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Christmas is coming, and I don’t really know what to do. My neighbors all have their lights up. Wreaths adorn their doors. Christmas tree lots are beginning to thin. It must be wonderful to be prepared. But I am not.

My family has nothing but a humble Advent wreath, with two of its four candles half-burnt, and a tartan-red ribbon wrapped round a single white candle, to remind us of the order of the season we are entering. Time seems to be running out as we count days, one piece of calendrical chocolate at a time. Quietly, subtly, between regular exuberances, we counter secular liturgies by whispering to the children that Santa is really St. Nicholas, who prays all the time for children everywhere, and that Jesus is the one for whom we are waiting.

But we are not prepared for him. God Incarnate, I mean. We have the gift of faith, we have prayed the Church’s prayers in our home, but the poinsettia have not yet arrived. I think about buying them every time I go to the store now, but I hesitate. Yet why should I? What holds me back from buying the family Christmas tree? Some ignorance, some sin, some darkness within me that is not prepared for the light? I am not prepared.

The liturgies of a commercial Christmas have, in a sense, made proper preparation more difficult. We have moved the whole of Christmastide up, and turned Advent into Christmas. It’s as though our culture presumes that Christianity is something that has permanently penetrated the world, but that should never be allowed to preach “repent and believe.” Christmas is permitted, but Advent should not be allowed its penitential character.

Perhaps this is why St. John the Baptist took me by surprise when the Gospel readings turned round towards him this Advent. My pastor preached that “every mountain in our hearts should be ground down by repentance; every valley filled in by the virtue that makes straight the path for the Lord.” Suddenly, something penitential stirred within me: Advent. There are so many mountains and valleys, that sometimes we are left unprepared for what is coming.

Advent should be allowed to work upon us. As early as the fifth century, the Christian was asked to fast three times a week during Advent. It was a way of making straight the path for the Lord, which came not through the poinsettias but through penance, through fasting, through contemplation of the mystery of “God with us.”

Pastoral accommodations with our commercial Christmas often downplay this penitential aspect of Advent. But if one pays attention to the lectionary, one notices that the Church has never ceased to stress that the crucial preparation is penitential. All one notices, liturgically speaking, in the movement from ordinary time to Advent, is repentance and penance. Make straight the path.

Advent disposes the soul to move towards something, or someone, who is coming. If Advent is allowed to work upon us, then we will be prepared to receive the graces of Christmas, and only then can we make an interior pilgrimage that truly prepares us to receive Christ, just as the Blessed Virgin Mary did.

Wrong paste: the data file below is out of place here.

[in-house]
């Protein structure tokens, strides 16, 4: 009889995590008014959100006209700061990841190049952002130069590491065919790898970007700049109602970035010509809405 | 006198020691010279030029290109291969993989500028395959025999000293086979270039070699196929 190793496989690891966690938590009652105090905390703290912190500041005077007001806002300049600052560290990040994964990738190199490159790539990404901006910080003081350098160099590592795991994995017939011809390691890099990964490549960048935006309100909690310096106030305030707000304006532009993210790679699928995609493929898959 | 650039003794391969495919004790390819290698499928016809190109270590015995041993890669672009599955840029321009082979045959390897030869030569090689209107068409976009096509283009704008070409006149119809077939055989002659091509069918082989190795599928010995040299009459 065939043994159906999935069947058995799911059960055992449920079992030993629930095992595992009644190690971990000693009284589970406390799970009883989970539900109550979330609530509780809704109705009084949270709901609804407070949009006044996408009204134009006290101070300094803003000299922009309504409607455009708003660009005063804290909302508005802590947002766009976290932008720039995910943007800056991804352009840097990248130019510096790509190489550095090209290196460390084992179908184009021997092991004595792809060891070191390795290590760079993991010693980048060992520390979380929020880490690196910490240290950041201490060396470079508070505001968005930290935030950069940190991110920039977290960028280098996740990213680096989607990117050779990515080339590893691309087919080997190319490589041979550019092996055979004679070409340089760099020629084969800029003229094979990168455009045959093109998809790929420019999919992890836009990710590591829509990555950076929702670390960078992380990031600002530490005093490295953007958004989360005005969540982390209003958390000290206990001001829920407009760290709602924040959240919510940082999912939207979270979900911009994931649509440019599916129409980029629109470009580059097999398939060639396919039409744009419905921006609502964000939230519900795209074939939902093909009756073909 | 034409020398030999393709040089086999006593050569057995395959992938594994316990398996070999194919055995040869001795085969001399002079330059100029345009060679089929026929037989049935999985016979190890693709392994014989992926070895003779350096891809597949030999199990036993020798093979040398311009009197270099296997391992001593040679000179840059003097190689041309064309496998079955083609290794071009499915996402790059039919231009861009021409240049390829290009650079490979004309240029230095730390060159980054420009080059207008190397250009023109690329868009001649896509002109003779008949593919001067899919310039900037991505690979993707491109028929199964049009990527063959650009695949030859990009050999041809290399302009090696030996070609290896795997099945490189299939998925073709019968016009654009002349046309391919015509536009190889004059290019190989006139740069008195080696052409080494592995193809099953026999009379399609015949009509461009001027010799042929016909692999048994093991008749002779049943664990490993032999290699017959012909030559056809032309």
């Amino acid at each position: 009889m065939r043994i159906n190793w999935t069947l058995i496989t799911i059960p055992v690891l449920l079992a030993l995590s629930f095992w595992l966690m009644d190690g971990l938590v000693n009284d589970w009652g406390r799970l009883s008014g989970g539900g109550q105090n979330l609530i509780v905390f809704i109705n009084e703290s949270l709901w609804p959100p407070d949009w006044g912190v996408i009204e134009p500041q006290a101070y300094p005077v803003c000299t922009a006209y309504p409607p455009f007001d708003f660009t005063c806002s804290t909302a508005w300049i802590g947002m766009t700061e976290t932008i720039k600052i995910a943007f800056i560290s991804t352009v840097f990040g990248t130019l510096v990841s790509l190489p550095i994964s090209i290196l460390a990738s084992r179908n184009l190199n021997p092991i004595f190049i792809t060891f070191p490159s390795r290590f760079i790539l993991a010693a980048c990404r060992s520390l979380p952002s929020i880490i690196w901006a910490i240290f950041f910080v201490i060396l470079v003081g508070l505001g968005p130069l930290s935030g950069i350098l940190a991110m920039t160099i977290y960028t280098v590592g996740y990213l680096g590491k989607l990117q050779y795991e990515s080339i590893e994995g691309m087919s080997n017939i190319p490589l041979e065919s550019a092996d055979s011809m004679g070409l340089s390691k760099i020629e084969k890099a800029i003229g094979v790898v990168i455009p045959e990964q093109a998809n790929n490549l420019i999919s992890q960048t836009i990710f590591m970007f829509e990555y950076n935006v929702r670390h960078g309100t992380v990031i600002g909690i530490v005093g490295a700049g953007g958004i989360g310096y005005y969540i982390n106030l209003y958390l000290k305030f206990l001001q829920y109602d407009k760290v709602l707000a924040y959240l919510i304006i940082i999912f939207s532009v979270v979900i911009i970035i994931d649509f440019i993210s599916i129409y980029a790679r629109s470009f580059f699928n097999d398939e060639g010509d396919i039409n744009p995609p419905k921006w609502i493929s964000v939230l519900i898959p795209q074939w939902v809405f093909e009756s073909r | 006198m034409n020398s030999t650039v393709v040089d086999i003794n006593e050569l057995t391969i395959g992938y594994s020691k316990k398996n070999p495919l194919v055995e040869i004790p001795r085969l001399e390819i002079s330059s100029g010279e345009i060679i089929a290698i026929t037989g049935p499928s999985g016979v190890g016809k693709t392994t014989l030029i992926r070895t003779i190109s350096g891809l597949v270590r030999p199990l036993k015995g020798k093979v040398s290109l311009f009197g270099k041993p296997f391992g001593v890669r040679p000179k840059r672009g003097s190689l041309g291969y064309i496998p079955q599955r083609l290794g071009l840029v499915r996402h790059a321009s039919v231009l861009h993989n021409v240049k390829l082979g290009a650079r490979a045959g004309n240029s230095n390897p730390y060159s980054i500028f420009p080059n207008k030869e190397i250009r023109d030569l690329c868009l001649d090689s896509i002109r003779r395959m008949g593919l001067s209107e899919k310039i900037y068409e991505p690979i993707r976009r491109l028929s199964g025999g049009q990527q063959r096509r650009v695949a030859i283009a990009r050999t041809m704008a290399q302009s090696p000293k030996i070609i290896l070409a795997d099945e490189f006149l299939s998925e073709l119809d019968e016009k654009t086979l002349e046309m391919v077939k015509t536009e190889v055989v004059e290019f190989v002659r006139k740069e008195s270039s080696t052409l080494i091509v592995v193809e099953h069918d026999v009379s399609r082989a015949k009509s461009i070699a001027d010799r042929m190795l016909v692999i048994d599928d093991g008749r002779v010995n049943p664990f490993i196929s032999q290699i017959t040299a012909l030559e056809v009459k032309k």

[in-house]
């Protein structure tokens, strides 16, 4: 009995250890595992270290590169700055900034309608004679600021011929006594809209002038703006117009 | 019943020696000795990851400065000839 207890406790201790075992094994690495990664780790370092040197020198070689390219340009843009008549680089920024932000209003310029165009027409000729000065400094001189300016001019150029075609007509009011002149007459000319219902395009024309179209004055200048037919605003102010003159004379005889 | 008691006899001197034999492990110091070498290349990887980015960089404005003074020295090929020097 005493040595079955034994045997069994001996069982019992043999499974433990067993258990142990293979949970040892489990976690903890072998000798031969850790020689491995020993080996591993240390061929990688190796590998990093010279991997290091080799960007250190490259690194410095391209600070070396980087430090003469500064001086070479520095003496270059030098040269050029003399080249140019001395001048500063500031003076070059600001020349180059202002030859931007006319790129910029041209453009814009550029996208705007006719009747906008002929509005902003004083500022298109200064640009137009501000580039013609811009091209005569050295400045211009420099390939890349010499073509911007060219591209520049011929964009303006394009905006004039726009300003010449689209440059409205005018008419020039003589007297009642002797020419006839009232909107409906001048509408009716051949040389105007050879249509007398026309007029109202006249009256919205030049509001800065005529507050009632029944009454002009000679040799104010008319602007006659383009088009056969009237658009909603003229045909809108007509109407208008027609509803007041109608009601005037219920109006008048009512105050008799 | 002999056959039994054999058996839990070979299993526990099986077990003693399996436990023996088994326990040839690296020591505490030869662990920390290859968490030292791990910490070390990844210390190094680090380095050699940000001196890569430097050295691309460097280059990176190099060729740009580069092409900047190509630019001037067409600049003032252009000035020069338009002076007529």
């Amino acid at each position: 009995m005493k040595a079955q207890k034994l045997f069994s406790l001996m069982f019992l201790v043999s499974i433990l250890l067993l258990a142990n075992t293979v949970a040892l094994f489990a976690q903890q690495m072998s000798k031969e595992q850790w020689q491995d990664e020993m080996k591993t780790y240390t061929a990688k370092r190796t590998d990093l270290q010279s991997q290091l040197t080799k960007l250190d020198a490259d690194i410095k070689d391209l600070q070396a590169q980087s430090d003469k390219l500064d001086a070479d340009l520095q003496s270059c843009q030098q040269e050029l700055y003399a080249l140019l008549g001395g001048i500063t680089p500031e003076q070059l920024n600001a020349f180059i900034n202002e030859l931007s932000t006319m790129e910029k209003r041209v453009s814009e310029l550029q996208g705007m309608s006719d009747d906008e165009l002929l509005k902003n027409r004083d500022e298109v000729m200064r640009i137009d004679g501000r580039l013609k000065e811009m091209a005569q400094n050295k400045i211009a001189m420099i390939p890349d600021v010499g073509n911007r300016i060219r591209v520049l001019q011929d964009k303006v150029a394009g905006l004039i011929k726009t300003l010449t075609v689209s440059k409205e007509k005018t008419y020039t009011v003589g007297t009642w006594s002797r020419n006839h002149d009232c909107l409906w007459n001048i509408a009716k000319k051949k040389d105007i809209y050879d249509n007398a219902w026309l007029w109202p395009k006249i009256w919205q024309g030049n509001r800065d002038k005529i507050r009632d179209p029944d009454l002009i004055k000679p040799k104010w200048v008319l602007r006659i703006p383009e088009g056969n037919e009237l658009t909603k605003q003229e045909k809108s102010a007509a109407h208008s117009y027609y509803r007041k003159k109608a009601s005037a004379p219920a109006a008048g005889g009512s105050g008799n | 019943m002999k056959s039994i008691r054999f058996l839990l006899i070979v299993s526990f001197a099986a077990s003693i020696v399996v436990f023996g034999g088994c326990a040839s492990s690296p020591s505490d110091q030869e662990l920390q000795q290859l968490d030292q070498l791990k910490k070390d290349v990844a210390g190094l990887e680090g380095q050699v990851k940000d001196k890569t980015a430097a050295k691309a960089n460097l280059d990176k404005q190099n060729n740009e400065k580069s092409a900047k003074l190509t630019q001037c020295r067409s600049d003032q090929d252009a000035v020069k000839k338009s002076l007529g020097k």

The days are darker and shorter, and somehow I fear illumining Advent in the wrong way. I fear the threat that a commercial Christmas poses, an obstacle to being prepared for the coming of the Lord. Even still, I wonder about buying that Christmas tree. I want one. It is a late invention, to be sure—German, British Victorian, whatever—but I absolutely love it, and so perhaps my hesitancy with the tree and the poinsettias is an intuitive self-restraint, a kind of fasting. Perhaps there is nothing scrooge-like in my penitential view of Advent, which holds me back from buying the tree.

But perhaps there is another way, I tell myself, to remove my hesitancy—a way to think about the Christmas tree as part of Advent’s “Little Lent.”

There is, after all, one “rose” colored candle amidst the three penitential purple ones. The “gaudete” candle of rejoicing in the midst of Advent has always unsettled me, much the way the Christmas tree does. And then a theological insight dawns: What if the Christmas tree in Advent is like the one rose amidst purple penitential thorns?

For the Christian, repentance brings joy, and also rejoicing, for the purification of our humanity has come, and is coming again. Even in the midst of our penitential preparations, God moves before us. He moves us into Advent, He moves us to repentance, and then, as if God cannot wait to bring us to Himself, the Rose-Colored Sunday we call “Gaudete” intrudes.

Advent is time set apart from Christmas, given to prepare us for something that the prophets foretold. But in the midst of our unpreparedness, even as we repent of our sins, the Church bears witness to that heavenly order of rejoicing in that Light which illumines every light: God is coming into the world, to make holy all the world in “the economy of the flesh,” as St. Cyril has it.

The rose candle, it dawns upon me, is the great “light” of Advent—better even than the Christmas tree—for it shows us that the deepest reality, the really fundamental truth, is that God does not disdain the confines of the manger, nor the frailty and weakness of our flesh. Rather, the rose candle, like the Christmas tree, proclaims with G.K. Chesterton that in the fullness of time, marked by so much sin and ignorance, “joy is the uproarious labour by which all things live.”

You can have your Christmas tree during Advent. Make it as beautiful and as uproariously joyful as you can, especially for Gaudete Sunday. But bear in mind that if your Advent is all rose and no purple, you’ll be unprepared for the grace of Christmas.

 C. C. Pecknold is Associate Professor of Theology at The Catholic University of America.

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